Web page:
Pacific Gas and Electric Co. (PG&E) said Wednesday it is cooperating with federal and state investigators a week after a tragic Christmas Eve residential distribution pipeline explosion that killed one person and critically injured two others while destroying a home and badly damaging two others in the Sacramento suburb of Rancho Cordova, CA. Local news media coverage quoted officials as criticizing the San Francisco-based utility for not being forthcoming with all of its records related to the hours leading up to the blast.
The news media accounts question what PG&E’s response was to alleged complaints from residents in the residential area where the blast occurred about the smell of gas more than four hours before the incident that killed a 72-year-old man and injured his daughter and granddaughter. The utility is precluded by federal law from making any public statements about its activities while the National Transportation Safety Board (NTSB) investigation is ongoing, a PG&E spokesperson told NGI Wednesday.
Generally when the utility receives multiple calls reporting a gas odor in an area it dispatches service crews to the area to investigate, said the PG&E spokesperson; however, he would not say in this instance whether service people were sent to the residential area now under investigation.
Expressing sympathy for the death and injuries and the extensive residential property damage, PG&E COO Jack Keenan said the “community deserves answers” and at the same time, “it is important that all the facts be known, and our highest priority is supporting investigators in their efforts to ensure that no stone is left unturned in the search for information.”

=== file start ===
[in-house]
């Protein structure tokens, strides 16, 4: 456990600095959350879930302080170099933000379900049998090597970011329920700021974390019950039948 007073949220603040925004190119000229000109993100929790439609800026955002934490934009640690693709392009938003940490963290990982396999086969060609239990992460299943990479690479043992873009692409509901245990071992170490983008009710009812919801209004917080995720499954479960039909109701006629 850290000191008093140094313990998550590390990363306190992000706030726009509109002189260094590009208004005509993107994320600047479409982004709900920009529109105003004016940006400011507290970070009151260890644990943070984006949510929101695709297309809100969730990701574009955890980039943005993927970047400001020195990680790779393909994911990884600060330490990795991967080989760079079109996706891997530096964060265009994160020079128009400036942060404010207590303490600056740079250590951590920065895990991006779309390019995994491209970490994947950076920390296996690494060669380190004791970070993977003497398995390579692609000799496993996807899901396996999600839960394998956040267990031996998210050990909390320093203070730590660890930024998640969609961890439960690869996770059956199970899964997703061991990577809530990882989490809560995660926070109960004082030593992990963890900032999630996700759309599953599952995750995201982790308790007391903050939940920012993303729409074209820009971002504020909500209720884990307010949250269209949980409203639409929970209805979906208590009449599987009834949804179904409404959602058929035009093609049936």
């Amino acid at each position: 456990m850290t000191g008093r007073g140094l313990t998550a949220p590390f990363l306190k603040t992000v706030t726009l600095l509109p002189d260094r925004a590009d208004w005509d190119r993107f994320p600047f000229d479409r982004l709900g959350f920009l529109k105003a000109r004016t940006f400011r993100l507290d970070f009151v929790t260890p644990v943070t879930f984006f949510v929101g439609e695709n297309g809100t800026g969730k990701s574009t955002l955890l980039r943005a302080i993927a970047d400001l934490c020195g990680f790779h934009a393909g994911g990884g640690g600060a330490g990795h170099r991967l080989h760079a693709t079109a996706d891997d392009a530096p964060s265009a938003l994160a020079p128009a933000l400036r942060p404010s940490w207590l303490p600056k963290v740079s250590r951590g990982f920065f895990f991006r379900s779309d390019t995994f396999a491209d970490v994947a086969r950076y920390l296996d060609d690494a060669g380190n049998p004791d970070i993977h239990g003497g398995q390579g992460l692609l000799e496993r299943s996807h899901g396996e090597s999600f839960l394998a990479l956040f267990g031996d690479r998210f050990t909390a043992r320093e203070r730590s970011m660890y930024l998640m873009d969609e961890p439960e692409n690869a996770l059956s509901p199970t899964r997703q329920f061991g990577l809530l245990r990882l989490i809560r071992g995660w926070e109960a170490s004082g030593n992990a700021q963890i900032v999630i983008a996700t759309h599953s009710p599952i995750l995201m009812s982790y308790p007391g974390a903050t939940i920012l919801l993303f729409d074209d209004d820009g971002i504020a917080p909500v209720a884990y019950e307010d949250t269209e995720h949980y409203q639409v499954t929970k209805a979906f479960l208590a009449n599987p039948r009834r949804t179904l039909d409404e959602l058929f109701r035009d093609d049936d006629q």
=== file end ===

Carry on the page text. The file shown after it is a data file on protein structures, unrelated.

PG&E’s spokesperson confirmed that the federal NTSB has the lead in the investigation anytime there is a pipeline incident causing a fatality. Parallel investigations are also being conducted by the California Public Utilities Commission and the PG&E utility.
“We understand the frustration of those wanting more details on the cause of this terrible accident,” Keenan said. “However, the investigation has just begun and no one has the answers yet. As information is developed, we’re committed to sharing it as soon as it is known and the NTSB gives the go-ahead to do so.”
Keenan pledged that PG&E will “do the right thing” when it comes to the people and property that were directly hurt and the larger community of Rancho Cordova, a multi-ethnic suburb of 61,000 residents northeast of the capital.
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